Follow the X-Bolt – Journey into the Olympic Mountains Leave a reply

Oct 17, 2019 by Rob Endsley

Normally I spend the Washington rifle deer opener in Okanogan County cruising the ridges in hopes of finding a mature muley. With mule deer trips on the calendar to Idaho, Montana, and Nevada in the coming weeks, however, I decided to do something a little different. With some intel from good friend Jason Brooks in hand I packed into the wilderness on Washington’s formidable Olympic Peninsula to scope out some new blacktail ground.

Coastal blacktails are a pain in the ass (kidding…kind of) so why not grind my way into some of the gnarliest country the Olympics have to offer to torture myself in hopes of putting my tag on one. I’ve harvested quite a few of them and no joke, a mature blacktail is as tough a critter to put in the freezer as any big game animal in North America. For starters they are nocturnal, it’s usually dumping buckets of rain, and your best chance of ever seeing one in the daylight is around the rut. With a rifle the prime window of opportunity amounts to about four or five days of the season. You’ll see them chewing on rhododendron bushes in your back yard all year long. Finding one in the wild during hunting season, however, is quite the challenge.

So I strapped my Vortex-scoped Browning X-Bolt to my trusted Exo Mountain Gear pack and headed for the alpine. I had a good load of Heathers Choice and Dark Timber Coffee on board to carry me thru for a few days as well as a Delorme InReach to check in with wifey-poo from the mountain.

It took a few hours to trudge to the top and once there the views were spectacular. The high country held basin after basin of alpine blacktail habitat and some great country for black bears, too. I would imagine the blueberry picking would be outstanding up here in late summer, as well.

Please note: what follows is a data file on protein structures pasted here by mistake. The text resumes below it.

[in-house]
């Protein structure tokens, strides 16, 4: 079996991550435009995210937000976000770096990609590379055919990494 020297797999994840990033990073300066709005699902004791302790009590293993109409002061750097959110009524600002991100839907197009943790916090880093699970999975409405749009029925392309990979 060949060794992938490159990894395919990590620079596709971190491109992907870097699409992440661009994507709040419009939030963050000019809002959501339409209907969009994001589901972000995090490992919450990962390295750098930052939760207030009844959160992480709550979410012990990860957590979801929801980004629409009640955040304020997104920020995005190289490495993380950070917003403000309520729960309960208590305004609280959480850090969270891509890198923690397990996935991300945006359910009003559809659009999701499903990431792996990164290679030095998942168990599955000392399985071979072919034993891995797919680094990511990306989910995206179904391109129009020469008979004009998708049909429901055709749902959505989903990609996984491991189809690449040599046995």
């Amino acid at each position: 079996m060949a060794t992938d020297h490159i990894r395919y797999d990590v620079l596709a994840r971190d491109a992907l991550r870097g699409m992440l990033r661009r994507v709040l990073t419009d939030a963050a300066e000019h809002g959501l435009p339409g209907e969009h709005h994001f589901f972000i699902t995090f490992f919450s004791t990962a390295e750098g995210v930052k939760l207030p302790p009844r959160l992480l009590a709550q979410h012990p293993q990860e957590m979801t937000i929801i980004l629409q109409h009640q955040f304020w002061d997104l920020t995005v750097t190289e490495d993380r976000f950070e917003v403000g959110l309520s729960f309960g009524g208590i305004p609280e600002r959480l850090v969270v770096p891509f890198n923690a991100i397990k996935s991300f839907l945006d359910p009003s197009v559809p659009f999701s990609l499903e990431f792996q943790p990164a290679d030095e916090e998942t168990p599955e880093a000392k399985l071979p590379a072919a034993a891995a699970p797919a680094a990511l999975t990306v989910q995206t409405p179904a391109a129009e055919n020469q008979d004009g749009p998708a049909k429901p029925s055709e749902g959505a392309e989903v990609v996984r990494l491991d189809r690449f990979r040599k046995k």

Within ten minutes of hitting the ridge on top I bumped into a nice 3 x 3 blacktail at 25 yards. I had the safety off and finger on the trigger for a few seconds before deciding to let him go. I managed to grab a quick photo on my iPhone though. He looked at me for a few minutes before ambling off. By the end of day two I was regretting not tagging out on this fella but that’s the way it goes.

There was actually very little deer activity up high which didn’t surprise me at all. Before heading out I had spoken with both Jason Brooks and Joe Pyburn about the possibility of it being too early in the season for this to be productive and my hunch was correct. With the blacktails in pre-rut they’d mostly be down in the timber and that’s exactly where they were. I had crossed countless tracks down low on the hike in. Regardless, the high country here was amazing to say the least and I was thrilled to have made the trip into the high country. Epic views in every direction!

One night after dark these two cats came ambling down the trail thru my small camp and we set to chatting a bit. Turns out big Jon is the media manager for Hilleberg Tents in Redmond, Washington and his good friend Zach was along on the hunt also. Seemed like I’d known these guys forever. Hilleberg’s are expedition class tents and if you book an extreme hunt just about anywhere in the world you’ll probably sleep in a Hilleberg. They use them all the way down to 50 below zero in some parts of the world. My wife has caught me surfing tent-porn on their website more than once. Definitely a bucket list item for me.

Here’s Zach hammering up a ridge with the Olympics in the background. The backdrop and lighting were just too good to pass up.

Photo by Rob Endsley

Some may insist that a trip like this is a failure because I didn’t bring anything home. I couldn’t disagree more! I gathered a ton of useful knowledge on this trip and have a much better understanding of when to hit this mountain for blacktails next time. Plus, I met some new comrades that I’m pretty sure I’ll spend some time with on a mountain in the future.

Jon, Zach, and I decided to pack out together and low and behold we ran into a couple of blacktails along the trail lower on the mountain on the way out. If I can sneak out between these upcoming trips I’ll certainly give these crafty coastal blacktails another go. As for my new X-Bolt…it’s still waiting for it’s chance.

Rob Endsley
The Outdoor Line
710 ESPN Seattle

Your comment